Located at the corner of Boerum Place and Schermerhorn Street in Brooklyn, the New York Transit Museum is in the space that was once the first underground subway station in the city. Our Educator, Roberto, spoke of the station’s rich history, took us on non-working subway cars, and stressed the undeniable bond between transportation and immigration.
From 1900-1925, 30,000 men began the backbreaking work of building the first city subway station. They were Irish immigrants and African-Americans, working ten hours a day in dark, dangerous, broiling places, all for the stingiest wages.
The first underground line of the New York City subway, the Interboro Rapid Transit (IRT), opened on October 27, 1904. The fare was a nickel, and from the beginning, the subway was tremendously popular. The subway helped the overpopulated Lower East Side since many residents found other places to live. German immigrants moved to Yorkville; Italians to East Harlem; the Yiddish stayed put.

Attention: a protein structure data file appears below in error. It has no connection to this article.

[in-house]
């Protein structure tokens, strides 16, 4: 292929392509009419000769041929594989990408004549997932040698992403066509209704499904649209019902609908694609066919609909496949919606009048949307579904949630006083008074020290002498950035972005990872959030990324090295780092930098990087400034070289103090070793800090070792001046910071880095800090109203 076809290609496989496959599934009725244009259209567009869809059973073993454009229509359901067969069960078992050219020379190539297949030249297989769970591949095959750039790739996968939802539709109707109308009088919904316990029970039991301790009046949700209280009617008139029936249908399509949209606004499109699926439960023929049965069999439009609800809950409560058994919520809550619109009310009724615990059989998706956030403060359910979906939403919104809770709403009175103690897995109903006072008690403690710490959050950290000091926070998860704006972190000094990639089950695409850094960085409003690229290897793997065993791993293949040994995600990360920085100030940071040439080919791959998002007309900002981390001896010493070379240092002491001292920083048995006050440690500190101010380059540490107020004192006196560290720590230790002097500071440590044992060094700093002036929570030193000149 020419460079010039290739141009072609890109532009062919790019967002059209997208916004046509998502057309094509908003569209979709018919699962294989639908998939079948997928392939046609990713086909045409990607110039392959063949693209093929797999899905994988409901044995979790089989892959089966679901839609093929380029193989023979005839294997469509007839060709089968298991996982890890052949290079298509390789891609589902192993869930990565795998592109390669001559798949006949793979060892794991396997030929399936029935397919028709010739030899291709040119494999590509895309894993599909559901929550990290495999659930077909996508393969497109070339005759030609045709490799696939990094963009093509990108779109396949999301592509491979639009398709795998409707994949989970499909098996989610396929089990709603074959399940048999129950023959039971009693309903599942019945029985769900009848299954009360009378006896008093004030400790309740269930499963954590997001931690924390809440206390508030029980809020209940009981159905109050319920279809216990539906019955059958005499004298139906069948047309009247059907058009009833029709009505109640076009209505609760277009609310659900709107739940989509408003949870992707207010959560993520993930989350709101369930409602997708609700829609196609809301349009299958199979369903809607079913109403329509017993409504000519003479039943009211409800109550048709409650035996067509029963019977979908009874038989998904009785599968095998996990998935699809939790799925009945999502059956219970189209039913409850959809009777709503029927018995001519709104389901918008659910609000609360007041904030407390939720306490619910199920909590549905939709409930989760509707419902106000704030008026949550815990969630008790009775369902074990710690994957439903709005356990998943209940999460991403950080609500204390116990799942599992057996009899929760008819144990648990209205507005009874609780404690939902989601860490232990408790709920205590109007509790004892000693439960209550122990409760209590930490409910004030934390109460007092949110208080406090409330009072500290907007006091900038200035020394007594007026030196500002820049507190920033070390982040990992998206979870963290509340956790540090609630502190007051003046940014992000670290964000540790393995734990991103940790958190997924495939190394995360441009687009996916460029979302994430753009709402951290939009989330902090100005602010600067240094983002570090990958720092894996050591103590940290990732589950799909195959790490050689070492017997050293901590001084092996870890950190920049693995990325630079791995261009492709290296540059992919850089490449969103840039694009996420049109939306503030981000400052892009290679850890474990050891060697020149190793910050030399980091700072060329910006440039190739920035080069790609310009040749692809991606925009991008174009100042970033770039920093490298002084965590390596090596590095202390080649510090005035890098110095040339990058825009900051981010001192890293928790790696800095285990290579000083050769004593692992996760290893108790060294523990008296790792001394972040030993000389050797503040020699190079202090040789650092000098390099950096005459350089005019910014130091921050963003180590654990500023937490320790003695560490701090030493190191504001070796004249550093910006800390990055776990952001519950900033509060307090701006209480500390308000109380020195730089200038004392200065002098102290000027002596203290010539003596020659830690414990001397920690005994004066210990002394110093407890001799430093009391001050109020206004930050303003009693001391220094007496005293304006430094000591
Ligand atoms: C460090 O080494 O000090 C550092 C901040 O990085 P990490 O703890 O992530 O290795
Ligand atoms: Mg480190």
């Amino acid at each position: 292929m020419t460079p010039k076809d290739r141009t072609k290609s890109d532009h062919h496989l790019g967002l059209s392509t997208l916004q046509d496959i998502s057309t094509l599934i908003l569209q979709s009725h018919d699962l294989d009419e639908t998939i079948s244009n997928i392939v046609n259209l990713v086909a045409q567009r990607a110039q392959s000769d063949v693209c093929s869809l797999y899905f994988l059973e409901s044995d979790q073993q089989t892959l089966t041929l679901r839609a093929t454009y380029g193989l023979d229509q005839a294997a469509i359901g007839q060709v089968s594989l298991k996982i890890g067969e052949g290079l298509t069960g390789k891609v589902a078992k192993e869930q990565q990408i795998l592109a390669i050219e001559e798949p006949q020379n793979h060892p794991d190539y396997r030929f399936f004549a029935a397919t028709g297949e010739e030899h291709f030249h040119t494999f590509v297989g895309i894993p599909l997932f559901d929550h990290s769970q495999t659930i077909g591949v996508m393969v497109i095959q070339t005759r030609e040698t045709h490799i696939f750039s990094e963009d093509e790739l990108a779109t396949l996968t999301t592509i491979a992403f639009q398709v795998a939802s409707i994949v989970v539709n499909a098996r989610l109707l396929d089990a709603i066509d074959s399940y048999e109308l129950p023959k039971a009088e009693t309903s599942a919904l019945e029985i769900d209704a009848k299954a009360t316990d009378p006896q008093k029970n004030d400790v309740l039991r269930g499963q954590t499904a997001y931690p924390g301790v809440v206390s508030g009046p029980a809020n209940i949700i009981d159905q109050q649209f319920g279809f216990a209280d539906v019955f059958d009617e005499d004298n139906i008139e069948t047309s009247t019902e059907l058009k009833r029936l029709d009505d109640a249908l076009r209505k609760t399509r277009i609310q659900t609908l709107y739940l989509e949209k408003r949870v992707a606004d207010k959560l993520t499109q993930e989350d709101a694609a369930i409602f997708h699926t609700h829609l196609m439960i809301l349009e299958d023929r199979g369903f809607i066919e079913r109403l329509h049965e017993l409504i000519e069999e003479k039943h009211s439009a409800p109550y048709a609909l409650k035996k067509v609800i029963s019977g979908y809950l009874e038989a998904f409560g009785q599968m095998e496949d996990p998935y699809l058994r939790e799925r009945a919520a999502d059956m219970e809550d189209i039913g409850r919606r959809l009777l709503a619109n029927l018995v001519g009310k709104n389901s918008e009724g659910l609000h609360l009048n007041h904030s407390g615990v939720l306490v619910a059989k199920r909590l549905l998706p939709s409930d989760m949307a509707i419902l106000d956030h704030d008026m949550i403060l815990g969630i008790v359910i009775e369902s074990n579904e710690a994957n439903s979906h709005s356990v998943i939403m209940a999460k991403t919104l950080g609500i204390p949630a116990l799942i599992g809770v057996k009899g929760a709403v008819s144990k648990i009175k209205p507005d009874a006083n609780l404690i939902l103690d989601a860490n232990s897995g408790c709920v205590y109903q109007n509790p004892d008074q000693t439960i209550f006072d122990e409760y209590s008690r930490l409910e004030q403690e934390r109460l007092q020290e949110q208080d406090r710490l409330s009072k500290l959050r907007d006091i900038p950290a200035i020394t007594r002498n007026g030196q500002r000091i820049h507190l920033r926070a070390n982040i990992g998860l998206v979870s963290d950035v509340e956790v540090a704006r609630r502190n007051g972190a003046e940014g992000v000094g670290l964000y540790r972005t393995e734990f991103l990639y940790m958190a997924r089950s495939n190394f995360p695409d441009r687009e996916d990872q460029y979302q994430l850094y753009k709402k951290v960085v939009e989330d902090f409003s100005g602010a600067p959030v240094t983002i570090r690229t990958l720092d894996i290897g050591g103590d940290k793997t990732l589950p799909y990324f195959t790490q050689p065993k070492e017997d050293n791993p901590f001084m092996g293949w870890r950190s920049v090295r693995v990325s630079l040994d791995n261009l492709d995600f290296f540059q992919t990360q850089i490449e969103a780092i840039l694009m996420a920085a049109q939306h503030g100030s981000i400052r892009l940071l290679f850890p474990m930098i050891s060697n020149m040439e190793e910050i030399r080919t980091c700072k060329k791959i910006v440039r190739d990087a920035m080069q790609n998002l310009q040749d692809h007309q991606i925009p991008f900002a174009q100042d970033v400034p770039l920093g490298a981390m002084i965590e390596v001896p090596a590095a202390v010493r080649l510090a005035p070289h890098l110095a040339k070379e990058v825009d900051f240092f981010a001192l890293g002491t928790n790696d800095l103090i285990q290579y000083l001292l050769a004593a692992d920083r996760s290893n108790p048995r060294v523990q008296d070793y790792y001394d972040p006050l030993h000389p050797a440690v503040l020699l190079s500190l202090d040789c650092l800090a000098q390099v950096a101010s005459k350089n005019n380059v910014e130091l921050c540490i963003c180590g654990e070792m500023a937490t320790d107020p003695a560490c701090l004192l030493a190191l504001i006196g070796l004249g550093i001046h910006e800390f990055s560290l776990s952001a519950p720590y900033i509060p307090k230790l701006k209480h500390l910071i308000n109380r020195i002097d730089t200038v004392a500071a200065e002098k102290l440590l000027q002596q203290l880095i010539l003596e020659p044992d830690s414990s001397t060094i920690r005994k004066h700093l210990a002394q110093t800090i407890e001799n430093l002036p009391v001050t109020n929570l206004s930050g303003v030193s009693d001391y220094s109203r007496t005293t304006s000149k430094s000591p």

While we sat in subway cars from different times, Roberto shared subway scoop. New York City’s subway was the second U.S. subway built, Boston being the first. New York has 472 subway stations, the most in the world. The subway’s builder, William Barclay Parsons, didn’t want different cars for different classes. He thought each subway car should reflect the city’s diversity.
Our first car, from 1904, was made of wood and had rattan seats. As comfy as the seats were, women weren’t thrilled when a piece of rattan would tear their nylon stockings! Our next subway, from 1917, had center doors for the first time. Old advertisements filled the car, providing revenue to help with the subways’ upkeep.
With the 2016 opening of the Second Avenue subway, transportation and immigration celebrate each other. At the 86th Street Station, artist Chuck Close has created portraits of people out of mosaic tiles. There are some celebrities, as well as a wide array of individuals who pass though the MTA system. It is the ultimate tribute to New York City’s diverse and immigrant population –almost as if to say, “You are here, you belong here, have an absolutely wonderful trip!”
To learn more, visit nytransitmuseum.org or call 718-694-1600